Israeli authorities announced on Sunday evening that Israeli forces recovered the bodies of five missing Palestinians who had been trapped, without access to rescue crews, in a tunnel bombed by Israeli forces on Oct. 30.
A total of 12 Gazans were killed, and 12 more injured in this most recent attack on Gaza’s tunnel infrastructure.
Official Palestinian medical crews attempted to get permission to safely enter Israel’s “buffer zone,” in Gaza in order to try and rescue the five who were reported missing in the bombing, but were unable to get permission to enter. The “buffer zone” is a 300 meter area stretching along the Gaza side of the Israeli-Gaza border, which routinely comes under Israeli military fire and is prohibited to Palestinians.
While the Islamic Jihad movement, of which some of the dead were associated with, announced the death of the first five two days after the bombing, there was still standing hope that some of the people in the tunnel could have been alive, since no remains had been unearthed. Hamas and the Islamic Jihad initially sent in an unofficial rescue crew, local media reported, but the team was killed in a second explosion of the tunnel, which brought the death toll to 12.
After the bombing Adalah, the Legal Center for Arab Minority Rights in Israel, and the Gaza-based Al Mezan Center for Human Rights initially filed a petition demanding official Palestinian emergency responders be allowed to carry out a rescue mission in the buffer zone. The petition was filed with the Israeli Supreme Court on Nov. 2 on behalf of Hassan Abdel Jalil Sbahi, the father of one of the then-missing people in the tunnel.
While Adalah Attorney Muna Haddad wrote in the Supreme Court petition that an urgent hearing should have been held, as “people’s lives are at stake,” the petition for the emergency rescue was left unanswered for four days. Only on Sunday, when Israeli forces announced five dead bodies had been recovered from the rubble, did Adalah and Al Mezan withdraw the request.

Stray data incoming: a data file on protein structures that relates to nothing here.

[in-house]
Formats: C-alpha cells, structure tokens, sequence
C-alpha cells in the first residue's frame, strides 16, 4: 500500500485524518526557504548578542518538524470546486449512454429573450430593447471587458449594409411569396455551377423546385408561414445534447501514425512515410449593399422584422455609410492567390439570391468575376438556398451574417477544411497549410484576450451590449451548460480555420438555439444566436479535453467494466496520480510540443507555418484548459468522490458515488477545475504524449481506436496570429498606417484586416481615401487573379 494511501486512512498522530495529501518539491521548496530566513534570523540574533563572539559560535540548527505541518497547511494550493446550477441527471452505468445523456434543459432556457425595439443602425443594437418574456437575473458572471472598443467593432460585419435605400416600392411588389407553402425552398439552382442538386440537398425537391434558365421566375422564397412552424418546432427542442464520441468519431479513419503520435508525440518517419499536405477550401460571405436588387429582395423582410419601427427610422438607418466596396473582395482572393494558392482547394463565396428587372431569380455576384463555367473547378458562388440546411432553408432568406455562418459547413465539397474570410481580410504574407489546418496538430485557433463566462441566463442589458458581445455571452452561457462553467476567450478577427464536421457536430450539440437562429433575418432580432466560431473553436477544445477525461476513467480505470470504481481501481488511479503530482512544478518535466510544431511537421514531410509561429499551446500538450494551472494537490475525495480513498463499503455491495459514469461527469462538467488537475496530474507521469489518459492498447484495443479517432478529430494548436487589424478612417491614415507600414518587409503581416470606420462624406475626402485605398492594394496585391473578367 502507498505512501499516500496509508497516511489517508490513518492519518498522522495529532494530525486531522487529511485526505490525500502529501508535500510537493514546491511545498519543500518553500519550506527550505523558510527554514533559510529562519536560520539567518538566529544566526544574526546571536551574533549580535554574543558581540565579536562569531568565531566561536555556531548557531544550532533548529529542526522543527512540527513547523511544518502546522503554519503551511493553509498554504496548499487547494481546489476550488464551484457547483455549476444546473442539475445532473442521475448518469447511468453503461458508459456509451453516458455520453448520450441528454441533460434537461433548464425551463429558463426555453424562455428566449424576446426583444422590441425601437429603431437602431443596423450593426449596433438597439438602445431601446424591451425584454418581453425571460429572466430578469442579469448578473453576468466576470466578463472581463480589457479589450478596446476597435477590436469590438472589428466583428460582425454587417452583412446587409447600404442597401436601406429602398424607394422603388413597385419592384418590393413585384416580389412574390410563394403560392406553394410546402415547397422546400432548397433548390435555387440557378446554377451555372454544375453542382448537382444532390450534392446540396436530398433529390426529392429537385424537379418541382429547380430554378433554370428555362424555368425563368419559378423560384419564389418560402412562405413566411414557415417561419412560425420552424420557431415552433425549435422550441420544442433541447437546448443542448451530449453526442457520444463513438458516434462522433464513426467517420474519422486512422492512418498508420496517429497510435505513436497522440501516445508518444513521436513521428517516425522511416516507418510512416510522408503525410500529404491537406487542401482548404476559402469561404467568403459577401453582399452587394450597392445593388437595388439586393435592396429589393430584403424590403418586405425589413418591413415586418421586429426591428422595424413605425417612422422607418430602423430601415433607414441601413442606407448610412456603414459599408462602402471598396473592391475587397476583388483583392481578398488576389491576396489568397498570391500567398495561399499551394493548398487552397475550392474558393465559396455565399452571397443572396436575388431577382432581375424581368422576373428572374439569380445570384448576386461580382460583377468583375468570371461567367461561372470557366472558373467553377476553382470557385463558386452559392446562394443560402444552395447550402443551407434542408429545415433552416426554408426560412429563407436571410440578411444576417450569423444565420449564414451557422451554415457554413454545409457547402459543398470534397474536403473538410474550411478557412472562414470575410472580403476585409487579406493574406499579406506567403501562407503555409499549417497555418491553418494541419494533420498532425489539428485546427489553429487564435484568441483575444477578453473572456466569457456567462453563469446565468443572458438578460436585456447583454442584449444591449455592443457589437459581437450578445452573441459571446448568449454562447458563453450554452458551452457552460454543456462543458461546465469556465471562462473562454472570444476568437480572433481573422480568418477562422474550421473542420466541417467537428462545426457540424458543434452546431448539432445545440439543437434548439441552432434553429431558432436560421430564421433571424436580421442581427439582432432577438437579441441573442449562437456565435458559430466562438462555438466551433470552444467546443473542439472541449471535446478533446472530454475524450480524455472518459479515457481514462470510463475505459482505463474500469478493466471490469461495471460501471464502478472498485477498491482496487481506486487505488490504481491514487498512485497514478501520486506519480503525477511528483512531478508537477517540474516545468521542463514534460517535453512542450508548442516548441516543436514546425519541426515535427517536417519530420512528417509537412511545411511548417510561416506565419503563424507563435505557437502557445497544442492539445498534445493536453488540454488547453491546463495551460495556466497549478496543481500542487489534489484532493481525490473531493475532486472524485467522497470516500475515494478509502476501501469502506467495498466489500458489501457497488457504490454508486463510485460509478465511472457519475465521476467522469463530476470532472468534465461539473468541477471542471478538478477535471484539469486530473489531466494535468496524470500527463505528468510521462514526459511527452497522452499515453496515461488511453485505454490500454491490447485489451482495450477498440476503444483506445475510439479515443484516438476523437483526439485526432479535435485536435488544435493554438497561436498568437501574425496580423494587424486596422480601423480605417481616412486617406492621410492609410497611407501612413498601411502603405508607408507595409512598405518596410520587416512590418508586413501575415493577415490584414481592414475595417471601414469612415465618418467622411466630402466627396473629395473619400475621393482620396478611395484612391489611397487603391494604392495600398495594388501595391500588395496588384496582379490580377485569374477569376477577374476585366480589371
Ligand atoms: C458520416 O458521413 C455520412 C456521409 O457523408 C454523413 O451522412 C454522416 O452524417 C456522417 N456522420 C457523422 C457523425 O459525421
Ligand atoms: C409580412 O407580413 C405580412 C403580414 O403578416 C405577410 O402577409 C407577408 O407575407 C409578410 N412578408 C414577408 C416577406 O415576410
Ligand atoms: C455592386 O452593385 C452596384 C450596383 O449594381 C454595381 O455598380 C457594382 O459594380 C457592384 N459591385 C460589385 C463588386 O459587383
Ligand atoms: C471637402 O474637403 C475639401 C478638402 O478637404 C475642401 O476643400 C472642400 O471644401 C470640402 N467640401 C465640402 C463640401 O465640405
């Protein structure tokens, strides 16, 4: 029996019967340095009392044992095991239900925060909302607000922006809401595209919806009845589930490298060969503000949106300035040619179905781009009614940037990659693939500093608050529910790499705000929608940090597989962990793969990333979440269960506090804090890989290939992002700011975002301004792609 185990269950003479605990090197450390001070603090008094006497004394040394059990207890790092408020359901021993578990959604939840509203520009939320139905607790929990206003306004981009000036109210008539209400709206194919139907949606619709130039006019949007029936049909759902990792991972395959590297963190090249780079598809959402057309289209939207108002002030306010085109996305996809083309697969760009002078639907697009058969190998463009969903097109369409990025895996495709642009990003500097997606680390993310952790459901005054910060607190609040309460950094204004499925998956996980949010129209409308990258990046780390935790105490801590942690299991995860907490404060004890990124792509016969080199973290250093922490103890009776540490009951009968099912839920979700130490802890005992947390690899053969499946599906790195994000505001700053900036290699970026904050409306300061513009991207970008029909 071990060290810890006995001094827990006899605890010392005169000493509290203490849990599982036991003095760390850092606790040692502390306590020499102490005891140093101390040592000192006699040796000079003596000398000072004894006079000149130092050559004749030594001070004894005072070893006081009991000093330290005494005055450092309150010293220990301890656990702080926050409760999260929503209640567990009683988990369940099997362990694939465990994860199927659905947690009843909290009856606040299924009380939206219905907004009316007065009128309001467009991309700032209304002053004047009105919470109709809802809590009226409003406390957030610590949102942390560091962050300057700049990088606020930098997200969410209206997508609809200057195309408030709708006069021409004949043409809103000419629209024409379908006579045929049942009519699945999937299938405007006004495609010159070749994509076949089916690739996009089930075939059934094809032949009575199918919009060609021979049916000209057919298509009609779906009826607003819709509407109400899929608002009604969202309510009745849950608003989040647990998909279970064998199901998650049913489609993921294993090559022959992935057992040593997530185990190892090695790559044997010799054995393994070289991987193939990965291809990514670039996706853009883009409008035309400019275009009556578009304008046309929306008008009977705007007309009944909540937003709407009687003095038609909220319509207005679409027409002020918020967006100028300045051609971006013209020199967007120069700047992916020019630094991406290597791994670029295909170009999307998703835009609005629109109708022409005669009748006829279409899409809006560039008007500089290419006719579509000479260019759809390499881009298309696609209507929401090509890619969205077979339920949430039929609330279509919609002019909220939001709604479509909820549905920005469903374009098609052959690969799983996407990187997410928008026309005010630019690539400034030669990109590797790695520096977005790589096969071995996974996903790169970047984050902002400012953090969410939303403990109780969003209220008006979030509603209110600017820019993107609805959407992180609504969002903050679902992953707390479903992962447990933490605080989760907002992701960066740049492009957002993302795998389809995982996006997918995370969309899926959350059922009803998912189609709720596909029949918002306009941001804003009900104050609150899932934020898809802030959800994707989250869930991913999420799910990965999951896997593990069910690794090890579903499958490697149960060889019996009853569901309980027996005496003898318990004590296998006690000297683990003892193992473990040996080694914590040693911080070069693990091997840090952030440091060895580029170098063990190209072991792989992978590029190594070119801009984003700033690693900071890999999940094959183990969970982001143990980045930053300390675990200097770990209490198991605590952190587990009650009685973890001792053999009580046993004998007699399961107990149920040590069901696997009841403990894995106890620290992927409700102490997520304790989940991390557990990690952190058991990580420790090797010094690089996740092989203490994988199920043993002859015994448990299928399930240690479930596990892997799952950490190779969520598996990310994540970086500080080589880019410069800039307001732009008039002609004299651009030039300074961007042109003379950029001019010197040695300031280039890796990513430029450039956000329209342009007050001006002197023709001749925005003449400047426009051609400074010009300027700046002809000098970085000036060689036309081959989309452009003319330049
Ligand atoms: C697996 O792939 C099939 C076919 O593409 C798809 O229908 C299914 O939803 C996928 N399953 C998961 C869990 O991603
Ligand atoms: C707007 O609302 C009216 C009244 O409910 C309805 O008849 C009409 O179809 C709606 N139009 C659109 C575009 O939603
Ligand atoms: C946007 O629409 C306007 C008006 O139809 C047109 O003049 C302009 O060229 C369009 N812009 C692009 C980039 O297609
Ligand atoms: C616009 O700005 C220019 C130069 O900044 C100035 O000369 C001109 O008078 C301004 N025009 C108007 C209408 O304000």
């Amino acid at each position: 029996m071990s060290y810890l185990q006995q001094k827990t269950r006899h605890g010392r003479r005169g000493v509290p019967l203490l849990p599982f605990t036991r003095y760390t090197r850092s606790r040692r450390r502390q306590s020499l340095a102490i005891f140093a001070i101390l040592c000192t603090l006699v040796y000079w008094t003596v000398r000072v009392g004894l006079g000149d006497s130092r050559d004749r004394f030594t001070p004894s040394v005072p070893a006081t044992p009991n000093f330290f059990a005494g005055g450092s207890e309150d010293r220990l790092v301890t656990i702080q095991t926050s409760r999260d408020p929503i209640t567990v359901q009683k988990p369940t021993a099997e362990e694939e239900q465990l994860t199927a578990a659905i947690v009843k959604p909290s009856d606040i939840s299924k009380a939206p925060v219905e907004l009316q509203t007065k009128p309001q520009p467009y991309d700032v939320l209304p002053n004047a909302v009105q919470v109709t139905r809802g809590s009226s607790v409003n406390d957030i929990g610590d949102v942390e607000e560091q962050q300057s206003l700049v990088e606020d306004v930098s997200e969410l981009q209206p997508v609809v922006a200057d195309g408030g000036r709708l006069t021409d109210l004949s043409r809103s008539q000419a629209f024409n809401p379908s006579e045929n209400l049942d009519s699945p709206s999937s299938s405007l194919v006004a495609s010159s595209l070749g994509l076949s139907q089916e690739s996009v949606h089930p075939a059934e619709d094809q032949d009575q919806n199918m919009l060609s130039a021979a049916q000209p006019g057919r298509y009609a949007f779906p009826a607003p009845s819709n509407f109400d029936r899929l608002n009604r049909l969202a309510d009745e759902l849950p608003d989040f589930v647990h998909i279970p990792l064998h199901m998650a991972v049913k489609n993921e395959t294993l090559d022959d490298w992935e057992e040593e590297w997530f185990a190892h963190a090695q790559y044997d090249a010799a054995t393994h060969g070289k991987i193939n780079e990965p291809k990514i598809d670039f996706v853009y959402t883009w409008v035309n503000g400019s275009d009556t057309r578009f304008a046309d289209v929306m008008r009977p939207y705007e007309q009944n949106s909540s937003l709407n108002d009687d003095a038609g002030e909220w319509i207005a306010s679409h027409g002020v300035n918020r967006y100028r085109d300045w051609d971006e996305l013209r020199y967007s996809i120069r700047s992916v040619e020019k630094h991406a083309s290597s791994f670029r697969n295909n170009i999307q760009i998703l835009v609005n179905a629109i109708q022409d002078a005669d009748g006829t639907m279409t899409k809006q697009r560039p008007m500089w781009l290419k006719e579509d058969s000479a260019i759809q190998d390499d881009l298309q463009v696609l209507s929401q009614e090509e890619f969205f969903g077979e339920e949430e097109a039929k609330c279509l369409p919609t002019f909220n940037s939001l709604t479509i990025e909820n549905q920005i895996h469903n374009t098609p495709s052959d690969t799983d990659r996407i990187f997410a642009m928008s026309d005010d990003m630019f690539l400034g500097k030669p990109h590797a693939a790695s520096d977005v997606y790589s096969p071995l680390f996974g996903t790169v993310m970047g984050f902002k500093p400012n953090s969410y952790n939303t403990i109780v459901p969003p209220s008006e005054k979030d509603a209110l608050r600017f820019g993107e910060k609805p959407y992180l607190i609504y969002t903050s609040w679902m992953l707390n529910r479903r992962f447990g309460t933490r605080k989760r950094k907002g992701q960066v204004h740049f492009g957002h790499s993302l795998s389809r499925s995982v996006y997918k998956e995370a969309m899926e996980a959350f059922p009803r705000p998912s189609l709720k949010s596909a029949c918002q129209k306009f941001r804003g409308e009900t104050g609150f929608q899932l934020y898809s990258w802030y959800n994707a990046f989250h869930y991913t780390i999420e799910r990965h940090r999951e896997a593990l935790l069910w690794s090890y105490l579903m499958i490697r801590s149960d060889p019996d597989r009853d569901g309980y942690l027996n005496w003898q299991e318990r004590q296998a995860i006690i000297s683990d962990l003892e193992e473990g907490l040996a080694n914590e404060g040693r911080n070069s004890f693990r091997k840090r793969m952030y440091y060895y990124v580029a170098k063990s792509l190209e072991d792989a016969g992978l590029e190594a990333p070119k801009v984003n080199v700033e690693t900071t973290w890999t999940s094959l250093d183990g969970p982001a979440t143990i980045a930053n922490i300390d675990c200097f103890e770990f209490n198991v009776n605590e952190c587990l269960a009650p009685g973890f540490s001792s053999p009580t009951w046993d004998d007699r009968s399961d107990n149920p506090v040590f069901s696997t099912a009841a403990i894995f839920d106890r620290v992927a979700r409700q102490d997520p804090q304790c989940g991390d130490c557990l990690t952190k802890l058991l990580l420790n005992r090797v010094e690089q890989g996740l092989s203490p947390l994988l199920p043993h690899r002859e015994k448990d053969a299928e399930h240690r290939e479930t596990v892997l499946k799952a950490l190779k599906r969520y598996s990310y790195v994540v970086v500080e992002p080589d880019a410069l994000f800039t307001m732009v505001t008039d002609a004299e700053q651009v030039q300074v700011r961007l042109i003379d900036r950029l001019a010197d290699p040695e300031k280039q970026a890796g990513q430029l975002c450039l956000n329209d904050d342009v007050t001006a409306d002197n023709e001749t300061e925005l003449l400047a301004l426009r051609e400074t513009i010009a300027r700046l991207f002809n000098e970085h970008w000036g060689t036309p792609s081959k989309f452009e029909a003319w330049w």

Haddad said preventing rescue crews from entering the bombed area when people were known to be trapped in rubble, could constitute a war crime.
“Preventing the location and rescue of missing persons in the area currently under Israeli military control is a blatantly illegal policy,” which he said is “contrary to the laws of war and humanitarian law which are anchored in the Geneva Conventions.”
The Gaza Strip has been under siege by both Israel and Egypt since 2007, when the Hamas movement won Palestinian elections. With Israel controlling even its maritime borders, tunneling underground from the Gaza Strip to Egypt and Israel are one of the main avenues for the movement of goods, both for household products, electronics and everyday needs, as well as weapons for the Hamas government’s armed wing.
Both Israel and Egypt consistently bomb and disrupt the illegal tunnel network, killing scores of civilian workers and political fighters in the process.
Now that the five missing Gazan’s have been announced dead, Adalah is concerned Israeli authorities may attempt to withhold the bodies of the five as leverage.
In a statement announcing the withdrawal of the group’s petition, Adalah stated “The holding of bodies contradicts the principles of international humanitarian law. Bodies of individuals who are killed during situations of conflict must be returned to their families for burial with dignity. international humanitarian law prohibits using bodies for political purposes or as bargaining chips.”
Israel has not announced whether the five bodies will be returned to their families, but the Israeli government routinely withholds the bodies of Palestinians affiliated with the Hamas organization.
In a 2016 article, Haaretz reported that Israeli Defense Minister Avigdor Lieberman “thoroughly opposed the handing over of bodies,” reportedly saying in a closed meeting that he believed withholding Palestinian remains would act as a deterrent for future attacks.
During the same meeting, a representative of the Israeli army, Maj. Gen. Nitzan Alon, the army’s Operations Directorate head, called for the practice to end, saying that in the army’s opinion, withholding Palestinian remains increases tensions and doesn’t deter potential attacks. In fact, Alon said the opinion of the Israeli army is that withholding remain could have the opposite effect, leading to more attacks.